Consult your professional healthcare provider first, especially if you had complications during childbirth.

How to Wear a Postpartum Belly Wrap

Ideally, you should wear your traditional belly wrap beneath all of your clothes. This will give you the best fit, comfort, and convenience, especially when going to the toilet.

The most effective belly bind stretches from just below your bust to about mid-hip, near your pelvic bone.

Also, be sure to get comfortable postpartum underwear that is easy to pull down and between the wrap.


Because you’ll need to pull your undie out from under the bind when using the washroom, and when you’re finished, pull them up over the bind or tuck them back underneath.

How Many Hours Should I Tie My Stomach After Delivery?

According to Suzana, a midwife at St. Francis Hospital, you should bind your belly for the entire postpartum “confinement” period.

This is about 40 days or the first six weeks after birth.

You can tie your abdomen to your hips between 6- 10 hours, depending on your feelings.

If you feel quite uncomfortable, which you’ll probably feel, at least try holding on for about 4 hours, then break for an hour or two and repeat the binding.

What makes Traditional belly binding different from modern postpartum girdles?

Mama, your traditional postpartum belly wraps have a custom fit.

Unlike the modern postpartum girdles that only bind your abdomen, traditional wraps like the Malaysian type can wrap your body from under the chest to below the hips.

This way, it doesn’t just work on the belly but also helps the pelvic floor muscles while supporting your back.

Traditional belly wrap is also flexible enough to give you allowance when sitting and stays flexible when you move, so it doesn’t press on the abdomen, so had to interfere with your breathing.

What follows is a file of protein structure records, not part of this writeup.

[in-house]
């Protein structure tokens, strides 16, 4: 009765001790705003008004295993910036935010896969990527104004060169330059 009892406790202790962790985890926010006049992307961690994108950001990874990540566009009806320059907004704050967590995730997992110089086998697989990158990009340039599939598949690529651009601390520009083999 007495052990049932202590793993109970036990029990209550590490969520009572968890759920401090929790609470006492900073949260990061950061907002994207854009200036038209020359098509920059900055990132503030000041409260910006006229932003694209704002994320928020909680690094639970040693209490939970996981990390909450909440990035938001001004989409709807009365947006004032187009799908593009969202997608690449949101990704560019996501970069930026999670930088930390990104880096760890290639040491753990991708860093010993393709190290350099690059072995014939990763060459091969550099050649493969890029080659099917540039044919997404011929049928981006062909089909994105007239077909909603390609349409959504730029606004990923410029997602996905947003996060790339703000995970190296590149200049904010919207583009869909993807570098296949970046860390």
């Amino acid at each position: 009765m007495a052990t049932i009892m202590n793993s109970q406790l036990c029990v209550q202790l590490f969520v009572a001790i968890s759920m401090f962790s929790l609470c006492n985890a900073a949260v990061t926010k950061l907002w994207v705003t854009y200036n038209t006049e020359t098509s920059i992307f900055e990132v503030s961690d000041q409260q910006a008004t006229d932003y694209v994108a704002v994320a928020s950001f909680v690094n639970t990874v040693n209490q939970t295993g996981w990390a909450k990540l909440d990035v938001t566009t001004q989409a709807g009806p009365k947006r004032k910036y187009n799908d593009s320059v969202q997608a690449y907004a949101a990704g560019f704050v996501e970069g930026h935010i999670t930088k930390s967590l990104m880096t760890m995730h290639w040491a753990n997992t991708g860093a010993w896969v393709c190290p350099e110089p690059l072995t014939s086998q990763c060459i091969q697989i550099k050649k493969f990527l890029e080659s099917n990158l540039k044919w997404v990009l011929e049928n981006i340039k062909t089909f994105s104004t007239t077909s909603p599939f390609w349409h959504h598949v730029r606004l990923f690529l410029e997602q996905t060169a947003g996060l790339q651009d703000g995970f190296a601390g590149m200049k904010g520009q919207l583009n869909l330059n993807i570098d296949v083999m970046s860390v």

Types of Postpartum Belly Wraps

what is belly binding after birth

Postpartum belly wraps come in different types. These include:

Elastic wraps. I like these postpartum wraps because of the elasticity of the fabric. These wraps are made of soft fabrics which are flexible enough to enable you to breathe easily. You only need to ensure that whatever style you get is long enough to wrap around your hips and abdomen comfortably.

Postpartum Support belt. Support belts are external stabilizers that help keep your back and abdominal muscles firm after birth.

Shapewear. Shapewear can also help with postpartum healing. They normally come in full-body suits or high-waisted underwear. Most shapewear are elastic but tight enough to compress your abdominal muscles when healing. Ensure you choose a shapewear style that will not be too tight to interfere with your healing during this postpartum period.

Bengkung Belly Binding

Bengkung belly wrap is a traditional postpartum wrap originating from Malaysia.

These belly wraps feature a lengthy piece of soft cloth that you manually wrap and knot around your abdomen. The piece of cloth should be long enough to cover the hips and run all the way up to just below your bust.

Traditionally, Malaysian women tie bengkung after delivery for physical support.

They believe wrapping your tummy can help hasten postpartum recovery and heal your core muscles.

The ideal length of bengkung fabric ranges between 9 inches wide and 16 yards long. And you may need to wear this wrap for about 12 hours a day for a minimum of 40 days.

Tips for using the traditional belly binding method

  • Tie your traditional belly wrap, like Bengkung wraps, directly on your bare skin to make going to the washroom easier.